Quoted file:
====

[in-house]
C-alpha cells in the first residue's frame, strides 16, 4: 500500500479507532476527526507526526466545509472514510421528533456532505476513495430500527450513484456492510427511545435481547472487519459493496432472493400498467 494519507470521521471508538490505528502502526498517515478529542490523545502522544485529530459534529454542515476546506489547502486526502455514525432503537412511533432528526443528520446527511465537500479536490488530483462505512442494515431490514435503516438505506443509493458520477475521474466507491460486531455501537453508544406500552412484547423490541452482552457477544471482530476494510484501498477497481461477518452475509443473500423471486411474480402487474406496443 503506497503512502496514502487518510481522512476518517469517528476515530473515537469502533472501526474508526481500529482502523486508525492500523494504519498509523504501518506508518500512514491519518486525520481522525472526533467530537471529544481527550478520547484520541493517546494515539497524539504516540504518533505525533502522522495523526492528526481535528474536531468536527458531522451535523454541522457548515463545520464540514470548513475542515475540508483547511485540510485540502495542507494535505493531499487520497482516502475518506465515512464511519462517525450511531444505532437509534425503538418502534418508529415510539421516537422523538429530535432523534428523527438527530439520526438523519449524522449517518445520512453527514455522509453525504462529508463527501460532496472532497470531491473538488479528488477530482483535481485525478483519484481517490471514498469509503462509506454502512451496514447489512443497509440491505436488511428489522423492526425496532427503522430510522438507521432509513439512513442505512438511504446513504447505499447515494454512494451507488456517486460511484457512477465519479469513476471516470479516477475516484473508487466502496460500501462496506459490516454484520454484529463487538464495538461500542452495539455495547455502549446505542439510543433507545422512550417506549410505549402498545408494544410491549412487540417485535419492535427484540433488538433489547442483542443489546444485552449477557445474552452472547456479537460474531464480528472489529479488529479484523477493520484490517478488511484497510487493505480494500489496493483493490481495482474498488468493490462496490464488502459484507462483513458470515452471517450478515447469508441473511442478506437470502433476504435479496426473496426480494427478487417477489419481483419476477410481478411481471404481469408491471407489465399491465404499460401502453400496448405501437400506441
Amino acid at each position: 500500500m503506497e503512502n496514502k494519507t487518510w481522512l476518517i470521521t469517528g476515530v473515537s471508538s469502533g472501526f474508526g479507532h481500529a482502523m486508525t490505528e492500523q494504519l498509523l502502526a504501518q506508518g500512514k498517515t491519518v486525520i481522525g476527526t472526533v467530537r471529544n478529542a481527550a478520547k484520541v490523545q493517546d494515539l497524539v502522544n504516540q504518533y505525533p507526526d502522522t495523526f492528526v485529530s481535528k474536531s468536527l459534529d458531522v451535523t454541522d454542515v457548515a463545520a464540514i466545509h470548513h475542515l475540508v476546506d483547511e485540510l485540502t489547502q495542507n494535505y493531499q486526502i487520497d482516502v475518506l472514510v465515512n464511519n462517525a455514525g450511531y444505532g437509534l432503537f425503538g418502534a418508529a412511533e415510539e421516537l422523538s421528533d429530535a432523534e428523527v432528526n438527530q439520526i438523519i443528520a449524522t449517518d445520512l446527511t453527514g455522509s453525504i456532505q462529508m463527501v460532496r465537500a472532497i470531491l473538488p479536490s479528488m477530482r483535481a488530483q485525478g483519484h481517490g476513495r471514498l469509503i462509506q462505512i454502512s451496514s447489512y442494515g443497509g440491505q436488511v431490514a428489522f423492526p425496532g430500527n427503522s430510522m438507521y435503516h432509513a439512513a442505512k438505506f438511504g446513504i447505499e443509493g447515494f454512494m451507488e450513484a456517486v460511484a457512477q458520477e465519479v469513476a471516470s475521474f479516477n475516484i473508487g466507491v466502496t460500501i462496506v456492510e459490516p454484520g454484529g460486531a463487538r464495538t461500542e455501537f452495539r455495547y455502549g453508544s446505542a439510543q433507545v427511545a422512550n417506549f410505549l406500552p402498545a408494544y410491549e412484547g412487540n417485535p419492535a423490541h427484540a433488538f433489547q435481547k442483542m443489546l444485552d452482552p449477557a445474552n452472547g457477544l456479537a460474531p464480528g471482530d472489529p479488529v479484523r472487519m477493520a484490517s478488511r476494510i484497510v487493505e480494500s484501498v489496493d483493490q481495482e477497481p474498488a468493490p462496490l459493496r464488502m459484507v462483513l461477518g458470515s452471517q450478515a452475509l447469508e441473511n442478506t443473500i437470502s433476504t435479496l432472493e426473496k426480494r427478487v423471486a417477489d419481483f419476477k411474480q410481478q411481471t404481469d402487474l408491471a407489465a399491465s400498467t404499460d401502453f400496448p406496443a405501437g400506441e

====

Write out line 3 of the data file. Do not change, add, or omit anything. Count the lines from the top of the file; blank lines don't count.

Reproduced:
Amino acid at each position: 500500500m503506497e503512502n496514502k494519507t487518510w481522512l476518517i470521521t469517528g476515530v473515537s471508538s469502533g472501526f474508526g479507532h481500529a482502523m486508525t490505528e492500523q494504519l498509523l502502526a504501518q506508518g500512514k498517515t491519518v486525520i481522525g476527526t472526533v467530537r471529544n478529542a481527550a478520547k484520541v490523545q493517546d494515539l497524539v502522544n504516540q504518533y505525533p507526526d502522522t495523526f492528526v485529530s481535528k474536531s468536527l459534529d458531522v451535523t454541522d454542515v457548515a463545520a464540514i466545509h470548513h475542515l475540508v476546506d483547511e485540510l485540502t489547502q495542507n494535505y493531499q486526502i487520497d482516502v475518506l472514510v465515512n464511519n462517525a455514525g450511531y444505532g437509534l432503537f425503538g418502534a418508529a412511533e415510539e421516537l422523538s421528533d429530535a432523534e428523527v432528526n438527530q439520526i438523519i443528520a449524522t449517518d445520512l446527511t453527514g455522509s453525504i456532505q462529508m463527501v460532496r465537500a472532497i470531491l473538488p479536490s479528488m477530482r483535481a488530483q485525478g483519484h481517490g476513495r471514498l469509503i462509506q462505512i454502512s451496514s447489512y442494515g443497509g440491505q436488511v431490514a428489522f423492526p425496532g430500527n427503522s430510522m438507521y435503516h432509513a439512513a442505512k438505506f438511504g446513504i447505499e443509493g447515494f454512494m451507488e450513484a456517486v460511484a457512477q458520477e465519479v469513476a471516470s475521474f479516477n475516484i473508487g466507491v466502496t460500501i462496506v456492510e459490516p454484520g454484529g460486531a463487538r464495538t461500542e455501537f452495539r455495547y455502549g453508544s446505542a439510543q433507545v427511545a422512550n417506549f410505549l406500552p402498545a408494544y410491549e412484547g412487540n417485535p419492535a423490541h427484540a433488538f433489547q435481547k442483542m443489546l444485552d452482552p449477557a445474552n452472547g457477544l456479537a460474531p464480528g471482530d472489529p479488529v479484523r472487519m477493520a484490517s478488511r476494510i484497510v487493505e480494500s484501498v489496493d483493490q481495482e477497481p474498488a468493490p462496490l459493496r464488502m459484507v462483513l461477518g458470515s452471517q450478515a452475509l447469508e441473511n442478506t443473500i437470502s433476504t435479496l432472493e426473496k426480494r427478487v423471486a417477489d419481483f419476477k411474480q410481478q411481471t404481469d402487474l408491471a407489465a399491465s400498467t404499460d401502453f400496448p406496443a405501437g400506441e